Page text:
There was a time not long ago
When life was quite a blast.
Now I fully understand
About ‘Living in the Past’
We used to go to weddings,
Football games and lunches..
Now we go to funeral homes
And after-funeral brunches.
We used to have hangovers,
From parties that were gay.
Now we suffer body aches
And wile the night away.
We used to go out dining,
And couldn’t get our fill.
Now we ask for doggie bags,
Come home and take a pill.
We used to often travel
To places near and far.
Now we get sore asses
From riding in the car.
We used to go to nightclubs
And drink a little booze.
Now we stay home at night
And watch the evening news.
That, my friend is how life is,
And now my tale is told.
So, enjoy each day and live it up…
Before you’re too damned old!
I am standing upon the seashore.
and starts for the blue ocean.
and I stand and watch until at last she hangs
like a speck of white cloud
just where the sea and sky come down to mingle with each other.
Then someone at my side says,
as she was when she left my side
and just as able to bear her load of living freight
to the place of destination.
when someone at my side says,
“There she goes!”
there are other eyes watching her coming . . .
and other voices ready to take up the glad shout .. .
Come all ye fair young maidens and harken unto me, never trust a cricketer, whoever he may be.
Randier than a sailor who’s been six months at sea, never let a cricketer’s hand an inch above your knee.
First let’s take the pace man, pure speed from first to last! My darlings do be careful; his balls are hard and fast.
Then there’s the medium pacer, his balls swing either way; he’s really most persistent and can keep it up all day!
Beware the off-spinner, girls, another awkward chap. If you leave him half an opening, he will slip one through the gap!
Then there’s the wily ‘slow’, pure cunning is his strength; he’ll tempt you, then he’ll trap you with his very subtle length.
So ladies, do be careful, your mothers would agree. Never trust a cricketer, whoever he may be.
And what about the opening bat, his struggles never cease! His only one ambition, to linger at the crease.
The number three is a dasher, he seldom prods and pokes. When he goes into action, he has a fine array of strokes..
And do beware the slogger, not content with one or two; when he arrives at the crease then only six will do.
Then there’s the real stone-waller, girls, he knows what he’s about; and if you let him settle in, it’s hard to get him out!
We come now to the last man, I hope this will not shock, he doesn’t mind if he’s last man in, as long as he gets a knock.
So, darlings, do be careful, and be well warned by me: Never trust a cricketer, whoever he may be.
And watch the wicket-keeper, girls, he’s full of flair and dash; and if you raise your heels, he’ll whip them off in a flash.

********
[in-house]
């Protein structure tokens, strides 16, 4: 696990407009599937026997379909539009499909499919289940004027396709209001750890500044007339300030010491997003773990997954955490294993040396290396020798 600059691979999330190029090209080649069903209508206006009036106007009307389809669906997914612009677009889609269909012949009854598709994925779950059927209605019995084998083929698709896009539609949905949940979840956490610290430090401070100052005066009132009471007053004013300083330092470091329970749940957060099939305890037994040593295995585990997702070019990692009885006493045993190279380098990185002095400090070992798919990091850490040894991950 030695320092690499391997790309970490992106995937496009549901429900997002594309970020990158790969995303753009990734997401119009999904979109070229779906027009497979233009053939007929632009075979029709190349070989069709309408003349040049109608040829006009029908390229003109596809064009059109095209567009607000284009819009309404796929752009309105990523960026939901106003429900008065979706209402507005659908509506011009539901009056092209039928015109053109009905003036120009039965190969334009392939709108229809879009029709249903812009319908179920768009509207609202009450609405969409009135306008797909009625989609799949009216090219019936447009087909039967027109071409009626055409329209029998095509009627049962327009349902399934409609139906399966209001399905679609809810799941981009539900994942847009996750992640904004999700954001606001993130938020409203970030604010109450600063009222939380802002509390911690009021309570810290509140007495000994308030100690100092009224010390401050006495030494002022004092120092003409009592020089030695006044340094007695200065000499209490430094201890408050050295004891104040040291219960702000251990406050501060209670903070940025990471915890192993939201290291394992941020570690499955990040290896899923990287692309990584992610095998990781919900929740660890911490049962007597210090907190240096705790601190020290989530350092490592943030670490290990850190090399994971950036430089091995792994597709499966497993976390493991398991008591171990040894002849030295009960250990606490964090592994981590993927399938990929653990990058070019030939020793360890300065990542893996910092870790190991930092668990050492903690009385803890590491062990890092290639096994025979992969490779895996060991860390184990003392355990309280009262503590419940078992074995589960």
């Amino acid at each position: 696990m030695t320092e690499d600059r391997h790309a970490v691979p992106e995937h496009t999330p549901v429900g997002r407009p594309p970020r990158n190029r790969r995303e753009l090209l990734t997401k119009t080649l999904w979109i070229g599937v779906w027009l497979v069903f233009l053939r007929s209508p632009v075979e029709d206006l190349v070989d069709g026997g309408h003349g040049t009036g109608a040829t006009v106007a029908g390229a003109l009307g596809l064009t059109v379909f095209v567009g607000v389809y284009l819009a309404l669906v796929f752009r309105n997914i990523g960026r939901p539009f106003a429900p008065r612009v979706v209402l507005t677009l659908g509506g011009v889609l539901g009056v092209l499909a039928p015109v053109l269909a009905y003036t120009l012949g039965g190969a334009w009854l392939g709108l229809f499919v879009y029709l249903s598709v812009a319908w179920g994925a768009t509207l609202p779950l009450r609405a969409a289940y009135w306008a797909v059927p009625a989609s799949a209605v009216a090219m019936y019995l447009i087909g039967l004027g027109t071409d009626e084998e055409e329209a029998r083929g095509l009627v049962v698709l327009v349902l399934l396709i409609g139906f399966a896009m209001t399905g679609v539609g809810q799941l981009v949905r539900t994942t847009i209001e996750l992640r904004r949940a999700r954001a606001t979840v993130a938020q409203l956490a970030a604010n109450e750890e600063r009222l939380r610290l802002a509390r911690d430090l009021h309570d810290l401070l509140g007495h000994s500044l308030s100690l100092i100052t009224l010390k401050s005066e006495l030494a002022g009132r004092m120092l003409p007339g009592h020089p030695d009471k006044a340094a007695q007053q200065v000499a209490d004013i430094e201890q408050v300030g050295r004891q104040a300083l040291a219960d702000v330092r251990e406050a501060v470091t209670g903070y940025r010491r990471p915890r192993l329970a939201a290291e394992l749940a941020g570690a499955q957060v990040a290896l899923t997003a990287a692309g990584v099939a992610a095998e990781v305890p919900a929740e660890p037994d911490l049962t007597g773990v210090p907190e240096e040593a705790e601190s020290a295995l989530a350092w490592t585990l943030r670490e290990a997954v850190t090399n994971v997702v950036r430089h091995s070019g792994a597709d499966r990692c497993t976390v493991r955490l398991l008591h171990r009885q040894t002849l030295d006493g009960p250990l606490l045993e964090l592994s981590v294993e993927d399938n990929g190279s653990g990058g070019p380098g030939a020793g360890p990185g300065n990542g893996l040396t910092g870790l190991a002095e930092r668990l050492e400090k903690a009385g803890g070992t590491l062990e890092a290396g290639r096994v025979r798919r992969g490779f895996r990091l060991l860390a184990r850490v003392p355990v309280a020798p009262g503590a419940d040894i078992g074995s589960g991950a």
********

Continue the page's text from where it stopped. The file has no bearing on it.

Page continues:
If you take the field with the captain, you had better know the score; or he’ll have you in positions that you never knew before!
And the commentator is a nasty sort of bloke, he watches all the action and describes it stroke by stroke.
Even the kindly umpire, who looks friendly as a pup; you’ll quickly find you’ve had it, when he puts his finger up!
So, darlings, please remember and repeat it after me: !!!!NEVER TRUST A CRICKETER, WHOEVER HE MAY BE!!!!!
* * * * *
* * * * *
I have a little Satnav
I’ve had it all my life
It’s better than the normal ones
My Satnav is my wife.
It gives me full instructions
Especially how to drive
“It’s thirty miles an hour”, it says,
“You’re doing thirty five”.
It tells me when to stop and start
And when to use the brake
And tells me that it’s never ever
Safe to overtake.
It tells me when a light is red
And when it goes to green
It seems to know instinctively
Just when to intervene.
It lists the vehicles just in front
And all those to the rear
And taking this into account
It specifies my gear.
I’m sure no other driver
Has so helpful a device
For when we leave and lock the car
It still gives its advice.
It fills me up with counselling
Each journey’s pretty fraught
So why don’t I exchange it
And get a quieter sort?
Ah well, you see, it cleans the house,
Makes sure I’m properly fed,
It washes all my shirts and things
And – keeps me warm in bed!
Despite all these advantages
And my tendency to scoff,
I do wish that once in a while
I could turn the damned thing off!
Oh, my email, woe is me
I wake up, the number says 23
23? Since half past twelve?
Working hard, those overnight elves!
Out for a run, back in the door
The number has jumped to 54
Delete 6 or 7, then take a shower
Praying to a higher power
Or perhaps a super hero
To bring me down to inbox zero.
Dried and dressed, all clean
I sit back down at the screen,
What I find, to my horror
Is the number 64
And death shall have no dominion. Dead mean naked they shall be one With the man in the wind and the west moon; When their bones are picked clean and the clean bones gone, They shall have stars at elbow and foot; Though they go mad they shall be sane, Though they sink through the sea they shall rise again; Though lovers be lost love shall not; And death shall have no dominion.
And death shall have no dominion. Under the windings of the sea They lying long shall not die windily; Twisting on racks when sinews give way, Strapped to a wheel, yet they shall not break; Faith in their hands shall snap in two, And the unicorn evils run them through; Split all ends up they shan’t crack; And death shall have no dominion.
And death shall have no dominion. No more may gulls cry at their ears Or waves break loud on the seashores; Where blew a flower may a flower no more Lift its head to the blows of the rain; Though they be mad and dead as nails, Heads of the characters hammer through daisies; Break in the sun till the sun breaks down, And death shall have no dominion.
Dylan Thomas (1914 – 1953)